Gibson F-4 with Virzi Carved Top Mandolin (1917)

Gibson  F-4 with Virzi Carved Top Mandolin  (1917)
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Item # 10312
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Gibson F-4 with Virzi Model Carved Top Mandolin (1917), made in Kalamazoo, Michigan, serial # 11068 (FON), sunburst lacquer finish, maple back and sides, spruce top; mahogany neck with ebony fingerboard, black tolex hard shell case.

This is a very interesting example of an early Gibson mandolin that almost certainly was returned to the factory for work more than once in the decades after it was originally made, a not too uncommon situation. The instrument is an F-4 originally built in 1917, confirmed by the factory order number (FON) stamped on the neck block; the serial number on the label is too obscured to read clearly. Sometime in the early 1920s (probably around 1923-4) it had a Virzi tone producer installed and a second label added with Virzi serial number #10718. This was a Gibson factory service job at the time, something Lloyd Loar personally advocated. As this entailed removing the back, it was probably at least partially refinished at this time. Sometime later (probably around 1960) it was returned to Gibson for service again, refretted and refinished with contemporary sunburst lacquer.

The F-4 was Gibson's top of the line mandolin at the time this one was made and the company flagship in the 1910's. The scroll-body instrument had been fully perfected from its early 3-point body form and was an utterly distinctive creation, almost certainly the finest mandolin in the world in 1917. Many of these were the personal instruments of professional players, Gibson teacher-agents or their best pupils; at a price of $150.00 the f-4 was an extremely expensive and prestigious instrument. It would have been the top choice for practically any virtuoso mandolinist in the WWI era.

Under its later-style sunburst finish this F-4 has typical features for the late 1910s. The one-piece maple back has a discreet but noticeable flame figure; the F-4 was the only Gibson mandolin in 1917 actually made of maple as the catalogs specified. All binding is grained ivoroid, and with the double-flowerpot pearl and abalone inlay on the headstock the F-4 exudes a particular Art Nouveau grace and class. The Handel tuners are period but lack the inlaid buttons usually seen in 1917; they may have been replaced by Gibson when the Virzi was added.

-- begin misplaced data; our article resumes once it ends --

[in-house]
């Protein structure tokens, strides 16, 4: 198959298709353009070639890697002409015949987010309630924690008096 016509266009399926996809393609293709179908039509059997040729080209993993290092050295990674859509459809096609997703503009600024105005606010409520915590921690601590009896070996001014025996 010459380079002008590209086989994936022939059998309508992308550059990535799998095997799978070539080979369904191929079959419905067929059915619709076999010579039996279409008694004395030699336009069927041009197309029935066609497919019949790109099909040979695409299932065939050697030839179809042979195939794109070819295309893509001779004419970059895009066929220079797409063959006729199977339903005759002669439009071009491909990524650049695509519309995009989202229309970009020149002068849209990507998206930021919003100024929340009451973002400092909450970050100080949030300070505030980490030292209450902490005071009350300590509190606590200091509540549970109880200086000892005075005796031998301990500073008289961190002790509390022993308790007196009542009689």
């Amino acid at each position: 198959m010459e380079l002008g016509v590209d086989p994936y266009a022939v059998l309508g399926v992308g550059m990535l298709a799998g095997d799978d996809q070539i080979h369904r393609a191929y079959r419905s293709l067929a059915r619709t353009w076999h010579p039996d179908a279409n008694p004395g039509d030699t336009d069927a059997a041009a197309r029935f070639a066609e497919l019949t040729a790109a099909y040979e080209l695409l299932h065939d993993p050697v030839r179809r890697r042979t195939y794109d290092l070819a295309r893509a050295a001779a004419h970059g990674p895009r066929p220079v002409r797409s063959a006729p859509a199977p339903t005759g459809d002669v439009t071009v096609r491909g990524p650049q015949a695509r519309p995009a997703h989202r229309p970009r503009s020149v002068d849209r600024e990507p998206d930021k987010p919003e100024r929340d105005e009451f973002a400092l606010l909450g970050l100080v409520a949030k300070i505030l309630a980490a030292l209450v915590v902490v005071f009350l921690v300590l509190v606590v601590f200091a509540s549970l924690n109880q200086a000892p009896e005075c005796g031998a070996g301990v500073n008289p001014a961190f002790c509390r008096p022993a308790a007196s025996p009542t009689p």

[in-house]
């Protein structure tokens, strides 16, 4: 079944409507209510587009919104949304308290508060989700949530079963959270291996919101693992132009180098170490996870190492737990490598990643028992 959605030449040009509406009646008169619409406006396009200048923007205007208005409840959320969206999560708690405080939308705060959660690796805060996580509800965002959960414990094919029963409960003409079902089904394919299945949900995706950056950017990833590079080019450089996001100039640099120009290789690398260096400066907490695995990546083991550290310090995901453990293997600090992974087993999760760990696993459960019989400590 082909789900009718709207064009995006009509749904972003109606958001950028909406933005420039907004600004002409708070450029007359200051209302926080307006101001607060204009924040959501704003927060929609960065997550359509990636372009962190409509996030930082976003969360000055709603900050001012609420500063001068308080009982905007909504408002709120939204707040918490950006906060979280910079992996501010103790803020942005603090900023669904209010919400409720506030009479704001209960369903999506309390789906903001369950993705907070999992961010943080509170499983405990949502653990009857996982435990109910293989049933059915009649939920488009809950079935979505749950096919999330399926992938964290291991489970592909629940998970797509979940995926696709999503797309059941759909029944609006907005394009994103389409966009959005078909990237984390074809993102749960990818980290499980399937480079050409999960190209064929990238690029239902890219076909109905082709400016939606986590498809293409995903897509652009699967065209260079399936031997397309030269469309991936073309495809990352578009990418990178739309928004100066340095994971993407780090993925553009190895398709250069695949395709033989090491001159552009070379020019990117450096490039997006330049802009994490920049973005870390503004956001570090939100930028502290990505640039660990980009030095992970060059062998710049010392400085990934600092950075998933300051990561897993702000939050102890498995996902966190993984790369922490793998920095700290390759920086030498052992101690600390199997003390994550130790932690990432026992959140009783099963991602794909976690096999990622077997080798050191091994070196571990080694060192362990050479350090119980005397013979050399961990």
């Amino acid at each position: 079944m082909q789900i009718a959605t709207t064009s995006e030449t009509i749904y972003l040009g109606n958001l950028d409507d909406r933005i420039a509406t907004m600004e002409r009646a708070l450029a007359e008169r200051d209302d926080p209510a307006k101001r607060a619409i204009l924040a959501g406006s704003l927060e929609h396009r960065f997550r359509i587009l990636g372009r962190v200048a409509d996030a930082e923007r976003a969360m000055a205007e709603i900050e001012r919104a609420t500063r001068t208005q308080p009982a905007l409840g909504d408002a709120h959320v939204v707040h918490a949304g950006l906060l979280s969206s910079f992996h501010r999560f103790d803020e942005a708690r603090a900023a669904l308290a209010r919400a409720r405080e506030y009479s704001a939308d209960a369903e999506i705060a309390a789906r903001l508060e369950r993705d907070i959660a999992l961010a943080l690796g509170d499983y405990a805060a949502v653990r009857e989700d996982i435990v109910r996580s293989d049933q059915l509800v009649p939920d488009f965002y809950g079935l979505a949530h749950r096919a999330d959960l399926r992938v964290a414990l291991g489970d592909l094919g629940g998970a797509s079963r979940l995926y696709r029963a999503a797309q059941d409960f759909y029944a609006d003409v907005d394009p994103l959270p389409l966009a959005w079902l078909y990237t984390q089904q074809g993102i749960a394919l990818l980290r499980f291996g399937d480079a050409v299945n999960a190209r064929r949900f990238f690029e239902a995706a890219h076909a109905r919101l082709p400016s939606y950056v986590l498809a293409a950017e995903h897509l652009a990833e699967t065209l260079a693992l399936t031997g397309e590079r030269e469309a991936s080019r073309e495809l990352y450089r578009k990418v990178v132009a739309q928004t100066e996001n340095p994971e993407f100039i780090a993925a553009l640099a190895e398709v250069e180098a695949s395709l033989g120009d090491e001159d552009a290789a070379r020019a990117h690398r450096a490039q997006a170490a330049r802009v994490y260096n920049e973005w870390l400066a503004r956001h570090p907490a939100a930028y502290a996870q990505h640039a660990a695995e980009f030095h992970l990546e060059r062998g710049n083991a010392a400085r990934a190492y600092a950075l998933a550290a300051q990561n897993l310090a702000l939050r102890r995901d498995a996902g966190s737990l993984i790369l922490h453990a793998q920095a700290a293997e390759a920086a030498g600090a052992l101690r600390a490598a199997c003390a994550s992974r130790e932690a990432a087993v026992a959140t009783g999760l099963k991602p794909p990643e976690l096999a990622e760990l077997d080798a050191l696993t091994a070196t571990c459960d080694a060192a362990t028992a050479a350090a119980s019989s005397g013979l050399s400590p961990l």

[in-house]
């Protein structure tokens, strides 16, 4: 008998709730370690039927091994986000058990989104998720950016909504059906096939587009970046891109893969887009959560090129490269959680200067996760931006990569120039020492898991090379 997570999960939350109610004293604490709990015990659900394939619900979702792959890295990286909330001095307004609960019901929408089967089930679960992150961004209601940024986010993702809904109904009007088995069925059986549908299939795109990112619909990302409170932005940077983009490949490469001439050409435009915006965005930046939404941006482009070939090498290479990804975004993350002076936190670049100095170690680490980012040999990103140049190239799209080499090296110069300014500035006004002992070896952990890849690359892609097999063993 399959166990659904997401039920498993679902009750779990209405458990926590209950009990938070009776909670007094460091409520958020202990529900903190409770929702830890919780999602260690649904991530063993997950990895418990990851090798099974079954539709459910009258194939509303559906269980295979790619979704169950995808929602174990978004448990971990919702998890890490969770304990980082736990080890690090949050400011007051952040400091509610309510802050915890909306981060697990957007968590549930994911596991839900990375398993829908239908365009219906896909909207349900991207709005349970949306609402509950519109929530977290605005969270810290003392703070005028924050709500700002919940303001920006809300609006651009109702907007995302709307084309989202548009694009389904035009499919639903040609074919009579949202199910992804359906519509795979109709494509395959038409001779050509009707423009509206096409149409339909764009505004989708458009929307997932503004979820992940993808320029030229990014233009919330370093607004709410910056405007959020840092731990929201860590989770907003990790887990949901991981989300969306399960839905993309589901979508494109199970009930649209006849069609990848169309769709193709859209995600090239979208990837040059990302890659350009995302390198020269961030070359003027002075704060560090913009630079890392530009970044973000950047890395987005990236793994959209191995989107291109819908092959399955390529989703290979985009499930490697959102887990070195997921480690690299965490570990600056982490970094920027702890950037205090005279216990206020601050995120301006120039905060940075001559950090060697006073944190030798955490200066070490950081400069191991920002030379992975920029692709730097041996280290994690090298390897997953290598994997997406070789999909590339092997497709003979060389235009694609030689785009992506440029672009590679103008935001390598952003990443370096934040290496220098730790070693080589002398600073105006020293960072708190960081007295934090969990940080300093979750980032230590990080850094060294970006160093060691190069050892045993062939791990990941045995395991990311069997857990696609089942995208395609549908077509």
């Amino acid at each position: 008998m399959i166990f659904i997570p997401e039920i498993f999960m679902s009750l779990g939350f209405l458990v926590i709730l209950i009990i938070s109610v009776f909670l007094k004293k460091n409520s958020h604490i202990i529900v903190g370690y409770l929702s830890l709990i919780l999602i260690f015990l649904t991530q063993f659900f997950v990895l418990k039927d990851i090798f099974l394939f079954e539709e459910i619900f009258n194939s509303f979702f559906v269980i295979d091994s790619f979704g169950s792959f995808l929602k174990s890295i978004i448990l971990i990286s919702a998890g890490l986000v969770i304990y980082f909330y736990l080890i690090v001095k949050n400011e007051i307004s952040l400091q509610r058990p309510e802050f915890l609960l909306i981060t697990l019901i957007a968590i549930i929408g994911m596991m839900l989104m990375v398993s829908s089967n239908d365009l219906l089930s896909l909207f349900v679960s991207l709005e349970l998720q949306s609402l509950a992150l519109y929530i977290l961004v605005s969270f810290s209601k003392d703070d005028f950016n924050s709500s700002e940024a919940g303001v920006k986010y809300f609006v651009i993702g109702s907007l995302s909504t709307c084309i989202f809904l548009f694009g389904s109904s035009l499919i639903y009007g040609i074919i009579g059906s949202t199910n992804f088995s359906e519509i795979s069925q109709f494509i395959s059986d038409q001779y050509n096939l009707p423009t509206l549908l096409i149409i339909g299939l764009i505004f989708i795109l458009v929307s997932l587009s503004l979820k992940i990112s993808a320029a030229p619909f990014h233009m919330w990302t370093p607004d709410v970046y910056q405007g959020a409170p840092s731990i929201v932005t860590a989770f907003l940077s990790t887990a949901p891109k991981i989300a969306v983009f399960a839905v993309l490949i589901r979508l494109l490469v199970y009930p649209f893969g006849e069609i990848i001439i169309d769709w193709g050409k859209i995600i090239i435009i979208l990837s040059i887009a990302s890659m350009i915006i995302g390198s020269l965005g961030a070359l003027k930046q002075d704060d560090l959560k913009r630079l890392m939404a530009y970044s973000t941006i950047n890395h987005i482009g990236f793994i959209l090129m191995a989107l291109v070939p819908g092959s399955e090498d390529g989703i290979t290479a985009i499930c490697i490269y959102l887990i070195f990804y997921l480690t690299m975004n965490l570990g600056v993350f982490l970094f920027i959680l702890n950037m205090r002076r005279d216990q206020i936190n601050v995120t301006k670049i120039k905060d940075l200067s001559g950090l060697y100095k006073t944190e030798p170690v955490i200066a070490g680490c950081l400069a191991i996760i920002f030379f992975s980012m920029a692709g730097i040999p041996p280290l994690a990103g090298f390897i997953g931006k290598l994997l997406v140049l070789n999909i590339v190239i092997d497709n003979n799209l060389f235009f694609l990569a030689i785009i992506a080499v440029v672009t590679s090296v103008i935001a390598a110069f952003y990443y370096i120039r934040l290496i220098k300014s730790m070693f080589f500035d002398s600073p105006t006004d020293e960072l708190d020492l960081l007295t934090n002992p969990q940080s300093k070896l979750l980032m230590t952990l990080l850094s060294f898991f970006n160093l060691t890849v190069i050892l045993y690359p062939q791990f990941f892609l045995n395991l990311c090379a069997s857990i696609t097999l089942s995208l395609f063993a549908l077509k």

The Virzi "Tone Producer" is actually a thin spruce disc suspended under the top. Produced by the Virzi Bros. violin company in New York it was championed by Loar and offered by Gibson as an optional (and extra cost) feature. The Virzi was usually installed in Loar's pet Master Model instruments; it is relatively uncommon in a round hole mandolin. A small number of "Virzi F-4's" are known to exist, and this retrofitted example is particularly unusual. The "Tone Producer" was intended to add extra harmonic partials to the sound; many players have been disappointed that it does not actually assist volume. What it does do is help produce a more complex sound with richer overtones; that is the theory anyway! Some have been removed by players who want a louder more driving tone, but those that remain are a fascinating part of the Loar era story.

The F-4 Artist's model was Gibson's highest grade mandolin until the advent of the Master Model F-5 in 1922, and even after that model's introduction remained an important part of the company's line. The owner of this one seems to have treasured their instrument and had it kept up to date by the Factory over decades; perhaps they even knew Master Loar and had the Virzi installed at his suggestion! Whatever its story this mandolin's journey through different eras of Gibson history have given it a unique character.
 
Overall length is 26 in. (66 cm.), 9 7/8 in. (25.1 cm.) wide, and 1 9/16 in. (4 cm.) in depth, measured at side of rim. Scale length is 14 in. (356 mm.). Width of nut is 1 1/8 in. (29 mm.).

This is a sweet sounding old F-4, with a unique mix of features from across the decades. The vibrant sunburst lacquer finish as noted appears to date to the late '50s or early 1960s; it is definitely Gibson factory work. There has been some subsequent wear, with light pick marks here and there and some minor checking to the top. The back of the neck has a bit of playwear in the lower positions and some chipping near the heel. Other than that there is not a lot of wear.

There is an old typical scroll repair on the headstock, which is very inconspicuous may have been fixed in the 1920s by the look of it. Apart from one small back/side seam bulge above the tailpiece there are no other structural repairs. The fingerboard appears to have been refretted and rebound when the refinish was done. The oft-missing celluloid pickguard is gone, the original tailpiece is intact and the tuners are period if possibly not the first original set. The bridge is a more recent adjustable 1920s style. This "hybrid" F-4 is very good player, with a very comfortable action and a nice singing tone, somewhat mellower than the typical f-hole mandolin, but with plenty of body and "bite" when needed. This is a neat playable piece of Gibson mandolin history, housed in a later HSC. Generally Excellent - Condition.